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Journal of Endocrinology

Hen, G., Institute of Animal Science, Agricultural Research Organization, Volcani Center, PO Box 6, Bet Dagan 50250, Israel
Einat, P., Consulting and Inventions, Moshe Levi 45A, Nes Ziona 74207, Israel
Rosenblum, C.I., Department of Metabolic Disorders-Diabetes, Merck Research Laboratories, Rahway, NJ 07065, United States
Denver, R.J., Department of Molecular Cellular and Developmental Biology, The University of Michigan, 830 North University Avenue, Ann Arbor, MI 48109-1048, United States
 

We report on the construction of a leptin bioassay based on the activation of chicken leptin receptor in cultured cells. A human embryonic kidney (HEK)-293 cell line, stably transfected with the full-length cDNA of chicken leptin receptor together with a STAT3-responsive reporter gene specifically responded to recombinant human and Xenopus leptins. The observed higher sensitivity of chicken leptin receptor to the former is in agreement with the degree of sequence similarity among these species (about 60 and 38% identical amino acids between humans and chickens, and between humans and Xenopus respectively). The specific activation of signal transduction through the chicken leptin receptor, shown here for the first time, suggests that the transition of Gln209 (implicated in the Gln-to-Pro Zucker fatty mutation in rats) to Glu in chickens does not impair its activity. Analysis of leptin-like activity in human serum samples of obese and lean subjects coincided well with leptin levels determined by RIA. Serum samples ofpre- and post partum cows showed a tight correlation with the degree of adiposity. However, specific activation of the chicken leptin receptor in this assay was not observed with serum samples from broiler or layer chickens (representing fat and lean phenotypes respectively) or with those from turkey. Similar leptin receptor activation profiles were observed with cells transfected with human leptin receptor. Further work is needed to determine whether the lack of leptin-like activity in the chicken serum samples is due to a lack of leptin in this species or simply to a serum level of leptin that is below the detection threshold. © 2008 Society for Endocrinology.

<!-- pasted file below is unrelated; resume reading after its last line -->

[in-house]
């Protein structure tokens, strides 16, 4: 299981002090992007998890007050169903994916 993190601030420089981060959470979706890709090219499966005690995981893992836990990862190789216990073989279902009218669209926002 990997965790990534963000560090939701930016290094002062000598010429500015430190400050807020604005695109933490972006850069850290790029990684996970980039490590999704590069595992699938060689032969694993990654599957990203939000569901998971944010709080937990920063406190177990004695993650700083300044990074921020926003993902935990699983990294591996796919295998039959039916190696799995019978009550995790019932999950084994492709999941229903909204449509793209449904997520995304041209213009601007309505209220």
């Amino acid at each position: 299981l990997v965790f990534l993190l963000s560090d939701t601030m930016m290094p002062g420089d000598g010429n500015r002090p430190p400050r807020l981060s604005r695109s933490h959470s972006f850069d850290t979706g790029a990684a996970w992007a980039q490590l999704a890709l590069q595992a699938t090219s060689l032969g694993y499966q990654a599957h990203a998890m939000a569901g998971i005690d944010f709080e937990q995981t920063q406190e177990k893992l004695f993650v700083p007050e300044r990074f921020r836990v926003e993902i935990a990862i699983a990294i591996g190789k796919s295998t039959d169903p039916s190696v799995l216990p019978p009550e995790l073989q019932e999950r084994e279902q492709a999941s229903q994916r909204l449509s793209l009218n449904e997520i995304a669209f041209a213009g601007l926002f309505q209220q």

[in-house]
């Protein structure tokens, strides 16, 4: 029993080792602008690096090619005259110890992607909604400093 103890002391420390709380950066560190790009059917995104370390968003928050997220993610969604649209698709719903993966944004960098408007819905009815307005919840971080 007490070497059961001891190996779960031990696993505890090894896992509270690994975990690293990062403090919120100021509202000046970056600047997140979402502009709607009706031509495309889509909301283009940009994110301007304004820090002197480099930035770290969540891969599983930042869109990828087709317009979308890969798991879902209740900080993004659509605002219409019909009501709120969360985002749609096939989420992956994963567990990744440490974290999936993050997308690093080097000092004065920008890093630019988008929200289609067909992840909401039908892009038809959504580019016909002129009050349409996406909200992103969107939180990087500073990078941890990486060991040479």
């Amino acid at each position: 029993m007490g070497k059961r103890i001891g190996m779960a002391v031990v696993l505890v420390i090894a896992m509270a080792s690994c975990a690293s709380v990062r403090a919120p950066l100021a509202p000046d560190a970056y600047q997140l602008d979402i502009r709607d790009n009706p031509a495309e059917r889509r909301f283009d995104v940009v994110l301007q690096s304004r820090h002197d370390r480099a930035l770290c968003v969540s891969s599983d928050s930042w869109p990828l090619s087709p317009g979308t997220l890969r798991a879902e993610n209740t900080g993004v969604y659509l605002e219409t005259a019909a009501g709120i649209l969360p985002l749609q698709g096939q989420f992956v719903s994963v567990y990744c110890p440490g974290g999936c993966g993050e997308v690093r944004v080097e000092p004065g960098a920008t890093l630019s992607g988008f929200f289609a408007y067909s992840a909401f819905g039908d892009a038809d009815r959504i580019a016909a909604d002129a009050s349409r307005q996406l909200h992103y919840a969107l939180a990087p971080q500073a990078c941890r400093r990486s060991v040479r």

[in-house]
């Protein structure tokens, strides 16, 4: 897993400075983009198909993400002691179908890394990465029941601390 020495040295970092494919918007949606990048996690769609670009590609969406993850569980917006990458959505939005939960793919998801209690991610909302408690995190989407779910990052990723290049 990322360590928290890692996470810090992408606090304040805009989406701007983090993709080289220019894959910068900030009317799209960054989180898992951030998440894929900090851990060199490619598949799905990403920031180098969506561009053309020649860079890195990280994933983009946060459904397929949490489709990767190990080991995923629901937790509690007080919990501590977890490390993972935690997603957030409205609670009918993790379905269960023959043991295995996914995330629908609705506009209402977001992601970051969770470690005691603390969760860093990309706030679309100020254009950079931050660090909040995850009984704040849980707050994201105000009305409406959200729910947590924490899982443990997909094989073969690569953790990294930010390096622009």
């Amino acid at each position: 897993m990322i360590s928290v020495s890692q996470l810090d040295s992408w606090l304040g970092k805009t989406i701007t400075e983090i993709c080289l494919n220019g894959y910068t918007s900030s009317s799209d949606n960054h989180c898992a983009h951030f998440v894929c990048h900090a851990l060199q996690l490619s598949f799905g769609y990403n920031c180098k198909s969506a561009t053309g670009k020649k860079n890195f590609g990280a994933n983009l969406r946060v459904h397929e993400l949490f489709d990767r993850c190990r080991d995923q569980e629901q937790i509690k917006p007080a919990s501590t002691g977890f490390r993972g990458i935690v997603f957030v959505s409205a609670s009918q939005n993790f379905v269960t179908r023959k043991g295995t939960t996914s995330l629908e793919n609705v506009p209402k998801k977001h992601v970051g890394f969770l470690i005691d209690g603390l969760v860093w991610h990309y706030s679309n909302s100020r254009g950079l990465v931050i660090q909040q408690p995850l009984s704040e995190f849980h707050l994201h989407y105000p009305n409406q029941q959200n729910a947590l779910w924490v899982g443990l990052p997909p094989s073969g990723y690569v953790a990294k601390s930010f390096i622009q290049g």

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Monitoring leptin activity using the chicken leptin receptor
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Hen, G., Institute of Animal Science, Agricultural Research Organization, Volcani Center, PO Box 6, Bet Dagan 50250, Israel
Einat, P., Consulting and Inventions, Moshe Levi 45A, Nes Ziona 74207, Israel
Rosenblum, C.I., Department of Metabolic Disorders-Diabetes, Merck Research Laboratories, Rahway, NJ 07065, United States
Denver, R.J., Department of Molecular Cellular and Developmental Biology, The University of Michigan, 830 North University Avenue, Ann Arbor, MI 48109-1048, United States
 

Monitoring leptin activity using the chicken leptin receptor
We report on the construction of a leptin bioassay based on the activation of chicken leptin receptor in cultured cells. A human embryonic kidney (HEK)-293 cell line, stably transfected with the full-length cDNA of chicken leptin receptor together with a STAT3-responsive reporter gene specifically responded to recombinant human and Xenopus leptins. The observed higher sensitivity of chicken leptin receptor to the former is in agreement with the degree of sequence similarity among these species (about 60 and 38% identical amino acids between humans and chickens, and between humans and Xenopus respectively). The specific activation of signal transduction through the chicken leptin receptor, shown here for the first time, suggests that the transition of Gln209 (implicated in the Gln-to-Pro Zucker fatty mutation in rats) to Glu in chickens does not impair its activity. Analysis of leptin-like activity in human serum samples of obese and lean subjects coincided well with leptin levels determined by RIA. Serum samples ofpre- and post partum cows showed a tight correlation with the degree of adiposity. However, specific activation of the chicken leptin receptor in this assay was not observed with serum samples from broiler or layer chickens (representing fat and lean phenotypes respectively) or with those from turkey. Similar leptin receptor activation profiles were observed with cells transfected with human leptin receptor. Further work is needed to determine whether the lack of leptin-like activity in the chicken serum samples is due to a lack of leptin in this species or simply to a serum level of leptin that is below the detection threshold. © 2008 Society for Endocrinology.
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